“The Innovator’s Dilemma” catapulted Clayton Christensen to the world’s top echelon of innovation experts. He has been called for example the architect of and the world’s foremost authority on disruptive innovation. In the book that became his claim to fame he was first to describe the mechanisms that are behind disruptive innovation, the type of innovation that entranced players never see coming as they are unseated from their dominant market positions by new entrants. Christensen explained how the business world’s Davids can beat their Golliahs.
More recently Christensen upgraded his innovation insights to address a much loftier goal: the future of capitalism. To ensure continuity with his earlier work, he has framed this new-found and larger scope interest with an appropriate catch-phrase: “The Capitalist Dilemma”. In short he proposes that there are different flavors of innovation and that not all innovation creates jobs; in fact innovation can destroy jobs and thus make capitalism unsustainable.
Christensen proposes three innovation categories: empowering, sustaining, and efficiency. A short definition of these and their relationship to job creation and destruction follows (source: http://edition.cnn.com/2013/01/21/business/opinion-clayton-christensen):
“Empowering” innovations transform complicated, costly products that previously had been available only to a few people, into simpler, cheaper products available to many. Empowering innovations create jobs for people who build, distribute, sell and service these products.
“Sustaining” innovations replace old products with new. They have a zero-sum effect on jobs and capital.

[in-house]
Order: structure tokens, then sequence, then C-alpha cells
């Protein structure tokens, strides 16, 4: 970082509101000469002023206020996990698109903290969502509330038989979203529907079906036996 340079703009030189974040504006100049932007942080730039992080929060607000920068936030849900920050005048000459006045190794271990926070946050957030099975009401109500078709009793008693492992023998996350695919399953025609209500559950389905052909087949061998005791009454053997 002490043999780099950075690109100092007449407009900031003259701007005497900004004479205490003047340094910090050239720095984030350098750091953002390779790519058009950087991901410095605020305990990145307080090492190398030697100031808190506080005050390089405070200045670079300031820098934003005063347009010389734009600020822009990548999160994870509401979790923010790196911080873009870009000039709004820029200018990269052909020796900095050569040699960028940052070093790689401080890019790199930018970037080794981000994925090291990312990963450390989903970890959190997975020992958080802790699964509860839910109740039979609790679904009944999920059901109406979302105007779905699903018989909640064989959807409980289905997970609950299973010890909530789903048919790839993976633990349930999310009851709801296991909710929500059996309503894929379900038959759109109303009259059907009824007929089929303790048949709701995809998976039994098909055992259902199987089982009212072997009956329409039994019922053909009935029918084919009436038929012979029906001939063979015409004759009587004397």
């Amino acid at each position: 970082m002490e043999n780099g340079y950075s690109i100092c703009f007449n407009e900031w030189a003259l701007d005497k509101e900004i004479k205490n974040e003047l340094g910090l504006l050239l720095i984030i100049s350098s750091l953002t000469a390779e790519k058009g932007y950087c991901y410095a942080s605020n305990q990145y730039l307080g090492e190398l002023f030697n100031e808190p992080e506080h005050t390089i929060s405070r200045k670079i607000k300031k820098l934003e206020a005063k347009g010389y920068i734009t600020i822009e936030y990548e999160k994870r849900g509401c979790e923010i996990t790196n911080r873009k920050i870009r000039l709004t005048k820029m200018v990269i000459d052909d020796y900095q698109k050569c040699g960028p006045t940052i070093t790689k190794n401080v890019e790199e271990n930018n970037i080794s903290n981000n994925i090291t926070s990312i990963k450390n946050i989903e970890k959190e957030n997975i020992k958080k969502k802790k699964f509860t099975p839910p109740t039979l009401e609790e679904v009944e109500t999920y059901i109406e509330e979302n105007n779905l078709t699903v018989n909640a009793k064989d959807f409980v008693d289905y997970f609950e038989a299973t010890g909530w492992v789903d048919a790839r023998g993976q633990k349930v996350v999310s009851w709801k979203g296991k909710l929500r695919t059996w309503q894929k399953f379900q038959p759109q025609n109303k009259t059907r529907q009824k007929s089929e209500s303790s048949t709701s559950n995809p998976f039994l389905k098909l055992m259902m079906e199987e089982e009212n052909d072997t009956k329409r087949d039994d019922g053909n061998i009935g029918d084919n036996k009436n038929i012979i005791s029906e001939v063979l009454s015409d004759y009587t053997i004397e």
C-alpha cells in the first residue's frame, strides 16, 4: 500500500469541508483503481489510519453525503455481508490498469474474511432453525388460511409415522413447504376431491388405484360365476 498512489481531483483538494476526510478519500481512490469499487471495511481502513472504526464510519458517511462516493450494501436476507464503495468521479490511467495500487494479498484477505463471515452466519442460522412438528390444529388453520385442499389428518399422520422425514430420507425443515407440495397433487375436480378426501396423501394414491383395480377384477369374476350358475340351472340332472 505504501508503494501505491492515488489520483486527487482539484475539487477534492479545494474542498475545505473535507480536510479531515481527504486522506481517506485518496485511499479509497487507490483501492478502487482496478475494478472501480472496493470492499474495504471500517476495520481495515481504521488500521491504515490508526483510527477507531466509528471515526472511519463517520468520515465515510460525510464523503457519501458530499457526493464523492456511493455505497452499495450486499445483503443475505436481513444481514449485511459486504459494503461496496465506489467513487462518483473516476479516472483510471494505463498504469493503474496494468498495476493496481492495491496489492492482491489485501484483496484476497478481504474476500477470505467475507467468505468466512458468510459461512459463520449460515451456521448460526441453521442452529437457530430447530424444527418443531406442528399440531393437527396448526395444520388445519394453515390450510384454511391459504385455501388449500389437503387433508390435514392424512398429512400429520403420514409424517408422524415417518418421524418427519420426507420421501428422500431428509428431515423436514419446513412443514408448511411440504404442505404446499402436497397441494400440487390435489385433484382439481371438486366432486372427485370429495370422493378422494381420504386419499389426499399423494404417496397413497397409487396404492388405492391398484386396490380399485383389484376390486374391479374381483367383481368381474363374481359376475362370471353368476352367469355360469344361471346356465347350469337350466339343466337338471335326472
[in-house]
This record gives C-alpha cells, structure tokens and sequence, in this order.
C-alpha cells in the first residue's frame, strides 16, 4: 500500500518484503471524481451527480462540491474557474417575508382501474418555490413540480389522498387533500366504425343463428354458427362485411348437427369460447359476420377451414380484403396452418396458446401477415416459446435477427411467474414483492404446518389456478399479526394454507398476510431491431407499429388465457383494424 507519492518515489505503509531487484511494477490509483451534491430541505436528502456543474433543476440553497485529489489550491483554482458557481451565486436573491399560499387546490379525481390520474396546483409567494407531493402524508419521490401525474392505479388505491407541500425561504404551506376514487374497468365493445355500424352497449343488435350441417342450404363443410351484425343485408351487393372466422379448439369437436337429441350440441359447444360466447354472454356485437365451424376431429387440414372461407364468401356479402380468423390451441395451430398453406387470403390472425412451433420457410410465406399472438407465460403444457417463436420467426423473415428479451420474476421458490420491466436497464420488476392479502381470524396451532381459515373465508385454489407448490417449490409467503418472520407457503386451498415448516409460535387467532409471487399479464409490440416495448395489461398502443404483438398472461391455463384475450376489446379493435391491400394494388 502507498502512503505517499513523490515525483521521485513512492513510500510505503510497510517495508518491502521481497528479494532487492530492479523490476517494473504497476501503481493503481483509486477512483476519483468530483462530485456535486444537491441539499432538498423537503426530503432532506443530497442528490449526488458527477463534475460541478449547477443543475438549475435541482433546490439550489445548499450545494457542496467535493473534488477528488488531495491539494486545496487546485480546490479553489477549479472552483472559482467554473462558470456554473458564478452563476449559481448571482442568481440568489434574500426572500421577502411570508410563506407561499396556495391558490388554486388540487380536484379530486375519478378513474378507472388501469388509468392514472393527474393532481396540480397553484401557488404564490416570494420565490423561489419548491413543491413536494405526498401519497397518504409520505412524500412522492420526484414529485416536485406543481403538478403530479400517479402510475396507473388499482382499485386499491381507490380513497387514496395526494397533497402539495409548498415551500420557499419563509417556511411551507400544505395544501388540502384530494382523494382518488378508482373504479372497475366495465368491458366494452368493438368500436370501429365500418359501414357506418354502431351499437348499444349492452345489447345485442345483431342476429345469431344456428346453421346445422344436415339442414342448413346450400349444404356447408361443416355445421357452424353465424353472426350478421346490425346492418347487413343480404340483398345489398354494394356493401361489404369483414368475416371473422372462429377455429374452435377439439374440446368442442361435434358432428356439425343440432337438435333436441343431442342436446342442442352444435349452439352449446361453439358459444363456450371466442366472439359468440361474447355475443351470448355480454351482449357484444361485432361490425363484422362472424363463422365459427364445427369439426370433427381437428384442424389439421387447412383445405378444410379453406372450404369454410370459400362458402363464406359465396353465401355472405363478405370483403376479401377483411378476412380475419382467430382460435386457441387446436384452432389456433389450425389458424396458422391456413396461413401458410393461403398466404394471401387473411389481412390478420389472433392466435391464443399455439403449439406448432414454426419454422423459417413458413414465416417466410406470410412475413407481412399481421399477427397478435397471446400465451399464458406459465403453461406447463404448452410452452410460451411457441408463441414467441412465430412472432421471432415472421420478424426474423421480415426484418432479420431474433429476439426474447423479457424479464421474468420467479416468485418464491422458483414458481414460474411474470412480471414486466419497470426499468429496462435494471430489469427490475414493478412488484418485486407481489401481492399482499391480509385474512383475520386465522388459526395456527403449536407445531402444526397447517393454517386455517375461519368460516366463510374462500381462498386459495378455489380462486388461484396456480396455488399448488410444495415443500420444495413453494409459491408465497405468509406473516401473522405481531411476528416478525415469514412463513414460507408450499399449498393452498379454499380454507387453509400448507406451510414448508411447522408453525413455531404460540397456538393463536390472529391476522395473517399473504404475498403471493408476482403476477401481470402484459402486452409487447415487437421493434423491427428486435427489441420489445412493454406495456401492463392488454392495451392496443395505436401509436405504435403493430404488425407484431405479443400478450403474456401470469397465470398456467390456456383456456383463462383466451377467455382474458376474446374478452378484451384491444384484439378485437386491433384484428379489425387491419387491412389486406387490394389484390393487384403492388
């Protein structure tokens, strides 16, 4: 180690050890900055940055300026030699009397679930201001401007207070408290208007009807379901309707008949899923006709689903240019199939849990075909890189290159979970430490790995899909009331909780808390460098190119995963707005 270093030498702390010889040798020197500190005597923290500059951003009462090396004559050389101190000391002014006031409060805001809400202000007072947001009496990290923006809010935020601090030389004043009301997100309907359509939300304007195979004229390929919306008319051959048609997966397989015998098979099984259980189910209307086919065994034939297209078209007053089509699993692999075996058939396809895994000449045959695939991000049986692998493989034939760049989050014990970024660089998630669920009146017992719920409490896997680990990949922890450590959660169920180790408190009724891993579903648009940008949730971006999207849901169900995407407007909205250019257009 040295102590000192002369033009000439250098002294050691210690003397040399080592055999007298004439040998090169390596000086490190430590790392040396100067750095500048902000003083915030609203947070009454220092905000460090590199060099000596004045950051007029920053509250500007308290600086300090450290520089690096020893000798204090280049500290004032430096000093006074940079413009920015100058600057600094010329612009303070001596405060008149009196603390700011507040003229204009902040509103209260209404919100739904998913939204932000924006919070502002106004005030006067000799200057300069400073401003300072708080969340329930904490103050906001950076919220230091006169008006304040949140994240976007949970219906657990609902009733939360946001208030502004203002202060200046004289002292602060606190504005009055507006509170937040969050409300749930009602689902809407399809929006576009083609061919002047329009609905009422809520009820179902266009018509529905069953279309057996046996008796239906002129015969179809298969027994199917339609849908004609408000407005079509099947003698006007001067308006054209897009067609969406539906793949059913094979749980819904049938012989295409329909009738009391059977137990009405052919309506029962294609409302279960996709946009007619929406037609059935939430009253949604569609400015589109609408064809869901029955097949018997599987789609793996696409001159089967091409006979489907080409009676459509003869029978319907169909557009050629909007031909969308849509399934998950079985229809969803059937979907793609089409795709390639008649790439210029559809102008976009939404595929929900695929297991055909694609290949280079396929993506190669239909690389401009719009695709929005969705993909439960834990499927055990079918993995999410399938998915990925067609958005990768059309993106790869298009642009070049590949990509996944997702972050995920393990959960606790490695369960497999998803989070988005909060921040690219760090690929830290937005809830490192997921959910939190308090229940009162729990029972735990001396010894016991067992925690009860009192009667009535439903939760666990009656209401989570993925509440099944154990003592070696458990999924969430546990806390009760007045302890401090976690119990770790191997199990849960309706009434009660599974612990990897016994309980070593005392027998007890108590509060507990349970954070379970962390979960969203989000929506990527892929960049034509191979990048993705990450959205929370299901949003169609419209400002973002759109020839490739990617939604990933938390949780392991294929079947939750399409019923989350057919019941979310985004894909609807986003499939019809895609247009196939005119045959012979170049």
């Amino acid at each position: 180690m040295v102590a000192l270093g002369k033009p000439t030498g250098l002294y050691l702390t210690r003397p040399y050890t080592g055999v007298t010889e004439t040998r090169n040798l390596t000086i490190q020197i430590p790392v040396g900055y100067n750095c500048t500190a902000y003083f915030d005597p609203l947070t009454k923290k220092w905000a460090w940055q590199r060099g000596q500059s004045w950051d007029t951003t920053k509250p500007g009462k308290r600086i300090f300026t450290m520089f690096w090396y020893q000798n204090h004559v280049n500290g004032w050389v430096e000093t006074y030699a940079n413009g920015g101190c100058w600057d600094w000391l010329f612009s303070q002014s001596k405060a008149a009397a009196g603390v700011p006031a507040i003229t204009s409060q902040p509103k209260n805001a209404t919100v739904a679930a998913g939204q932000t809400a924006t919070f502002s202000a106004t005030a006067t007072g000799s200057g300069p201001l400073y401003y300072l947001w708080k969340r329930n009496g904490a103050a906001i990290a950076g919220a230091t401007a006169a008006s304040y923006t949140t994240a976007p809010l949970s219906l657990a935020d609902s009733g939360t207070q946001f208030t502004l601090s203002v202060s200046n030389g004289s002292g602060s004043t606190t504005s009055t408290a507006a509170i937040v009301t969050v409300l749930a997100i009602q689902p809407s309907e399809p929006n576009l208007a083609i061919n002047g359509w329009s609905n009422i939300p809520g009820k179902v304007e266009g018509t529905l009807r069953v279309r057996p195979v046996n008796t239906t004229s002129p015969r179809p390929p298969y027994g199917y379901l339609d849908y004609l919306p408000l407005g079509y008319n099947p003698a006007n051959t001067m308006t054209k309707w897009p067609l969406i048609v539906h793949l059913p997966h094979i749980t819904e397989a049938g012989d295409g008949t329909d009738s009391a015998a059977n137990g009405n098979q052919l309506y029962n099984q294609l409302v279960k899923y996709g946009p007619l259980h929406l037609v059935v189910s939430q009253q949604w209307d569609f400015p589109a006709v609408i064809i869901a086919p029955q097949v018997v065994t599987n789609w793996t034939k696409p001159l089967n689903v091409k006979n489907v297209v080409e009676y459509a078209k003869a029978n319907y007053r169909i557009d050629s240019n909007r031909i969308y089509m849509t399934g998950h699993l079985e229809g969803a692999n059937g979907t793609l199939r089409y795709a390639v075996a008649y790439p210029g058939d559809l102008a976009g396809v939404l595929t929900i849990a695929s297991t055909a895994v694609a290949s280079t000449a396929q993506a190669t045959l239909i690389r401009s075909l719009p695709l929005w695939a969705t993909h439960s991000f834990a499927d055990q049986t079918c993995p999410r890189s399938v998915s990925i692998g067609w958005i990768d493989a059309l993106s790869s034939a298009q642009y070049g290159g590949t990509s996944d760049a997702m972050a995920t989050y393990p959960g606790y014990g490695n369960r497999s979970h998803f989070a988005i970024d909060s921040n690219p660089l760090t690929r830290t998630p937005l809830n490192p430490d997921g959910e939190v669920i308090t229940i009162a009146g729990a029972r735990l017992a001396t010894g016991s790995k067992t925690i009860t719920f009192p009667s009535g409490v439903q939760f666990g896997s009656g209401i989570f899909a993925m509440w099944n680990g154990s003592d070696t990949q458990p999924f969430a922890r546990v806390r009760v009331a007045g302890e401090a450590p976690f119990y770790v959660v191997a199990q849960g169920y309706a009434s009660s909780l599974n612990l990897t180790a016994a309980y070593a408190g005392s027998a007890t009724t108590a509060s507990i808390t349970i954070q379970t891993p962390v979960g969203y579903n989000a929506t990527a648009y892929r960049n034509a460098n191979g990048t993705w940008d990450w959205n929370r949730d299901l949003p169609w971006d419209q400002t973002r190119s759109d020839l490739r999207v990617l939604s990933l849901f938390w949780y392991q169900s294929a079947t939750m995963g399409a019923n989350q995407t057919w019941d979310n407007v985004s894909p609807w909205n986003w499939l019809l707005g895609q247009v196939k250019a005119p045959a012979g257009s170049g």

“Efficiency” innovations reduce the cost of making and distributing existing products and services. Efficiency innovations almost always reduce the net number of jobs in an industry, allow the same amount of work (or more) to get done using fewer people.
Since the world’s elite are interested in both innovation and the future of capitalism, Christensen was one of the special guests at Davos, where he was asked to clarify his ideas on the fate of capitalism. While non-trivial to understand, his thesis is nonetheless simple to state: there are reasons to believe the world is putting too much emphasis on efficiency innovation, leaving capitalism at risk. Because of an erroneous finance doctrine, as more capital is freed by efficiency innovations, it is put right back into more efficiency innovations, compounding the job elimination effect.
More interestingly however, he started his argument with the need to define the right “categories” for any problem one might tackle, in this case innovation. He said that it took him a long time to arrive at the three innovation categories that finally fit the model for sustainable capitalism.